However, the truth is that while you are wasting potential aperture, you are not wasting light because your eye is fully illuminated, and you have the brightest possible image that you can ever have at that low magnification. Think of using 7 x50 binoculars in the daytime when your eye's pupil is only 3.5 mm. Does the image appear dimmer than it does in 7 x25 binoculars, which has a pupil that matches your eye's? Of course not. Also, the resolution reduction for a 2-inch telescope compared to a 4-inch is totally invisible at that magnification.

 

If a 14-mm exit pupil at 8x doesn't cost you anything in brightness or resolution, does it have any benefits? Sure. At 8x, a 2-inch eyepiece will produce a true field 6° or more in diameter. If you want that large a field to view the Milky Way, for example, why not have it! I'm not arguing that it is particularly wonderful to have an 8x scope, but the concept is valid.


Edited by aeajr, 20 November 2019 - 08:33 AM.

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#14 aeajr

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Posted 20 November 2019 - 09:42 AM

When I started with visual astronomy, I read that when using an eyepiece that provides you an exit pupil greater than your pupil actually is, you lose "visual" information. Now, I understand the basic concept of exit pupil and how it relates to telescopes and eyepieces, but I have no idea how it looks like in practice.

 

So my question is: if your pupil is 5mm big and the eyepiece gives an exit pupil of 7mm, does it mean than what you see through the eyepiece is similar to an eyepiece that gives you an exit pupil of 5mm? For the sake of the example, let's assume that both views have the same FoV at the end.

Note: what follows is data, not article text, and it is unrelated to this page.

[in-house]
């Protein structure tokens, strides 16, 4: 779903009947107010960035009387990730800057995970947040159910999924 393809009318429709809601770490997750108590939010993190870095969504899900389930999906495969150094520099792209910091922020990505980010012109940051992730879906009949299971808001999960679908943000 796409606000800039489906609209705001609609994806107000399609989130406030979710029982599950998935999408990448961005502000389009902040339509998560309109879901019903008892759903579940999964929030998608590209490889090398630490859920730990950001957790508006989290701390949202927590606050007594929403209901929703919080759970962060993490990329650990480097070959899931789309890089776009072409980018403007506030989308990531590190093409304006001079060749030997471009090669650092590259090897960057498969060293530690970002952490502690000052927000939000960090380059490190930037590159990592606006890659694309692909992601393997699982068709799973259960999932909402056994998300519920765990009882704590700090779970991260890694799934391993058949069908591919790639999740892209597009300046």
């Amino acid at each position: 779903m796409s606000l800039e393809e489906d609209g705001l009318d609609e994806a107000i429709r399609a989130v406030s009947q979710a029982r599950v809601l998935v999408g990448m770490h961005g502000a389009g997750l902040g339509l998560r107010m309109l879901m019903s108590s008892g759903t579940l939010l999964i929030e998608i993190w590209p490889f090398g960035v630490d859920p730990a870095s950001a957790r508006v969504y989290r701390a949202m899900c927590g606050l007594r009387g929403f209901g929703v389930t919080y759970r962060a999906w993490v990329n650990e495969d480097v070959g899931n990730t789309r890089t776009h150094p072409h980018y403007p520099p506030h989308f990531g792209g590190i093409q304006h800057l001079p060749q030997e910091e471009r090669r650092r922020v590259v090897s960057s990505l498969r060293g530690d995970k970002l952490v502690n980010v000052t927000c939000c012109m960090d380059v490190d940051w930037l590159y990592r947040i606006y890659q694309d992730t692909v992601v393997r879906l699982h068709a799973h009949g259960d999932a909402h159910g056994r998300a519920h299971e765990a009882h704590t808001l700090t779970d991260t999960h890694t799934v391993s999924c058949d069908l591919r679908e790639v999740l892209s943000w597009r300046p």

Clear skies!

This question is primarily related to low power eyepieces which, in general, are being used to optimize field of view.  This would either be to assist in star hopping as a finder eyepiece or to take in wider vistas or larger DSOs.

 

My observing site is very light polluted, so my eyes never fully dark adapt.  I have never measured them but even if they can hit 6 mm, I doubt they ever get wider than 4 mm because of the light pollution.   

 

My low power wide field eyepiece for my 12" Dob has an exit pupil of 7.6 mm and a FOV of about 1.75 degree at 40X.  I use it for observing and as a finder eyepiece. 

 

As per Al Naglers article above, I am not wasting light as my eye is fully illuminated.  But if I were to limit my eyepiece selection to my assumed 4 mm exit pupil then my 20 mm 82 degree AFOV eyepiece would be the optimized eyepiece.  That provides  a 4 mm exit pupil at 76X and 1.07 degree FOV.  If I were to stick to the optimized exit pupil I would lose a huge amount of field of view.